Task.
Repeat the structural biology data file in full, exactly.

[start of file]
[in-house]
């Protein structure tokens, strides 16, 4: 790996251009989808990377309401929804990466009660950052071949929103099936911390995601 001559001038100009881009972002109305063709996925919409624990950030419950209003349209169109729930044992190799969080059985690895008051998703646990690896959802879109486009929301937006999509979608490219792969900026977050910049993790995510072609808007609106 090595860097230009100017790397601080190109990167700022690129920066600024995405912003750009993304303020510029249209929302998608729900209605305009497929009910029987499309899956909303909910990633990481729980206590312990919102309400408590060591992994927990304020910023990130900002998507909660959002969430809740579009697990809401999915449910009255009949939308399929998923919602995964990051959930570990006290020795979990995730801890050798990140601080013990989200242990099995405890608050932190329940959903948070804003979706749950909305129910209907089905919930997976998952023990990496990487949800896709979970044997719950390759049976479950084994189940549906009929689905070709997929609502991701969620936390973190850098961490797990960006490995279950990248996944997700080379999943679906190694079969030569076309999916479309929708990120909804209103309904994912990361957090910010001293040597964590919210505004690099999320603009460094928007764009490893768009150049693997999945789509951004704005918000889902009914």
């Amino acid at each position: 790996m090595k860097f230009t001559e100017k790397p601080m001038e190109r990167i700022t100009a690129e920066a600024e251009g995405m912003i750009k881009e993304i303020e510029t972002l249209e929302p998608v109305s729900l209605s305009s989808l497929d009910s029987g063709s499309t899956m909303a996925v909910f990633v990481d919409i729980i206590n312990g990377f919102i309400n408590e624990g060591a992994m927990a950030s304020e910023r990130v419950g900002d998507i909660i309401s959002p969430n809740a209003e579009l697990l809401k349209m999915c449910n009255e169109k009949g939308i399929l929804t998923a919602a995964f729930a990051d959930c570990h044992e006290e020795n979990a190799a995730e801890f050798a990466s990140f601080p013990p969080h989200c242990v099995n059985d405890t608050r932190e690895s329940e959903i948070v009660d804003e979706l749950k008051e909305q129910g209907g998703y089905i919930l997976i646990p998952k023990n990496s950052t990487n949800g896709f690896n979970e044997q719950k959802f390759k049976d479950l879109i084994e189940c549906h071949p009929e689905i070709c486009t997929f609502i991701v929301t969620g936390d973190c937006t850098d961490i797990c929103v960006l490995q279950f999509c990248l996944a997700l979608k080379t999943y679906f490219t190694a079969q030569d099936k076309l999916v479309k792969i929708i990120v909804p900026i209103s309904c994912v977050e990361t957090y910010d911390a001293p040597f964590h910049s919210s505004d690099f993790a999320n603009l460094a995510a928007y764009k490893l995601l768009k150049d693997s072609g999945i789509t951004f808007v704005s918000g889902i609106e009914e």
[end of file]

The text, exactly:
[in-house]
């Protein structure tokens, strides 16, 4: 790996251009989808990377309401929804990466009660950052071949929103099936911390995601 001559001038100009881009972002109305063709996925919409624990950030419950209003349209169109729930044992190799969080059985690895008051998703646990690896959802879109486009929301937006999509979608490219792969900026977050910049993790995510072609808007609106 090595860097230009100017790397601080190109990167700022690129920066600024995405912003750009993304303020510029249209929302998608729900209605305009497929009910029987499309899956909303909910990633990481729980206590312990919102309400408590060591992994927990304020910023990130900002998507909660959002969430809740579009697990809401999915449910009255009949939308399929998923919602995964990051959930570990006290020795979990995730801890050798990140601080013990989200242990099995405890608050932190329940959903948070804003979706749950909305129910209907089905919930997976998952023990990496990487949800896709979970044997719950390759049976479950084994189940549906009929689905070709997929609502991701969620936390973190850098961490797990960006490995279950990248996944997700080379999943679906190694079969030569076309999916479309929708990120909804209103309904994912990361957090910010001293040597964590919210505004690099999320603009460094928007764009490893768009150049693997999945789509951004704005918000889902009914």
């Amino acid at each position: 790996m090595k860097f230009t001559e100017k790397p601080m001038e190109r990167i700022t100009a690129e920066a600024e251009g995405m912003i750009k881009e993304i303020e510029t972002l249209e929302p998608v109305s729900l209605s305009s989808l497929d009910s029987g063709s499309t899956m909303a996925v909910f990633v990481d919409i729980i206590n312990g990377f919102i309400n408590e624990g060591a992994m927990a950030s304020e910023r990130v419950g900002d998507i909660i309401s959002p969430n809740a209003e579009l697990l809401k349209m999915c449910n009255e169109k009949g939308i399929l929804t998923a919602a995964f729930a990051d959930c570990h044992e006290e020795n979990a190799a995730e801890f050798a990466s990140f601080p013990p969080h989200c242990v099995n059985d405890t608050r932190e690895s329940e959903i948070v009660d804003e979706l749950k008051e909305q129910g209907g998703y089905i919930l997976i646990p998952k023990n990496s950052t990487n949800g896709f690896n979970e044997q719950k959802f390759k049976d479950l879109i084994e189940c549906h071949p009929e689905i070709c486009t997929f609502i991701v929301t969620g936390d973190c937006t850098d961490i797990c929103v960006l490995q279950f999509c990248l996944a997700l979608k080379t999943y679906f490219t190694a079969q030569d099936k076309l999916v479309k792969i929708i990120v909804p900026i209103s309904c994912v977050e990361t957090y910010d911390a001293p040597f964590h910049s919210s505004d690099f993790a999320n603009l460094a995510a928007y764009k490893l995601l768009k150049d693997s072609g999945i789509t951004f808007v704005s918000g889902i609106e009914e």